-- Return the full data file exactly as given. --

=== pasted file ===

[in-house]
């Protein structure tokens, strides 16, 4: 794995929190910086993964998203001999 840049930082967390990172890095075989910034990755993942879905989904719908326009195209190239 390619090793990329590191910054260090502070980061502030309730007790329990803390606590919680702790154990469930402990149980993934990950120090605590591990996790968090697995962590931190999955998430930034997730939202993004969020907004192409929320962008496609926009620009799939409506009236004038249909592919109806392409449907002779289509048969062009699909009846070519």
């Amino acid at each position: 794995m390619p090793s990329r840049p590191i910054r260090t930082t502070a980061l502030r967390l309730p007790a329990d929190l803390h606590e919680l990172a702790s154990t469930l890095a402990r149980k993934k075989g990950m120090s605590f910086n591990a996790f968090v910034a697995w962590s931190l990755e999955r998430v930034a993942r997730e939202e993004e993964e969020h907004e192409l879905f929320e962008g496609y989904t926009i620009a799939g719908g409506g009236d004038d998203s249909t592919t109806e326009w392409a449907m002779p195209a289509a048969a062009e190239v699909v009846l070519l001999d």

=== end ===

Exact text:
[in-house]
């Protein structure tokens, strides 16, 4: 794995929190910086993964998203001999 840049930082967390990172890095075989910034990755993942879905989904719908326009195209190239 390619090793990329590191910054260090502070980061502030309730007790329990803390606590919680702790154990469930402990149980993934990950120090605590591990996790968090697995962590931190999955998430930034997730939202993004969020907004192409929320962008496609926009620009799939409506009236004038249909592919109806392409449907002779289509048969062009699909009846070519």
């Amino acid at each position: 794995m390619p090793s990329r840049p590191i910054r260090t930082t502070a980061l502030r967390l309730p007790a329990d929190l803390h606590e919680l990172a702790s154990t469930l890095a402990r149980k993934k075989g990950m120090s605590f910086n591990a996790f968090v910034a697995w962590s931190l990755e999955r998430v930034a993942r997730e939202e993004e993964e969020h907004e192409l879905f929320e962008g496609y989904t926009i620009a799939g719908g409506g009236d004038d998203s249909t592919t109806e326009w392409a449907m002779p195209a289509a048969a062009e190239v699909v009846l070519l001999d």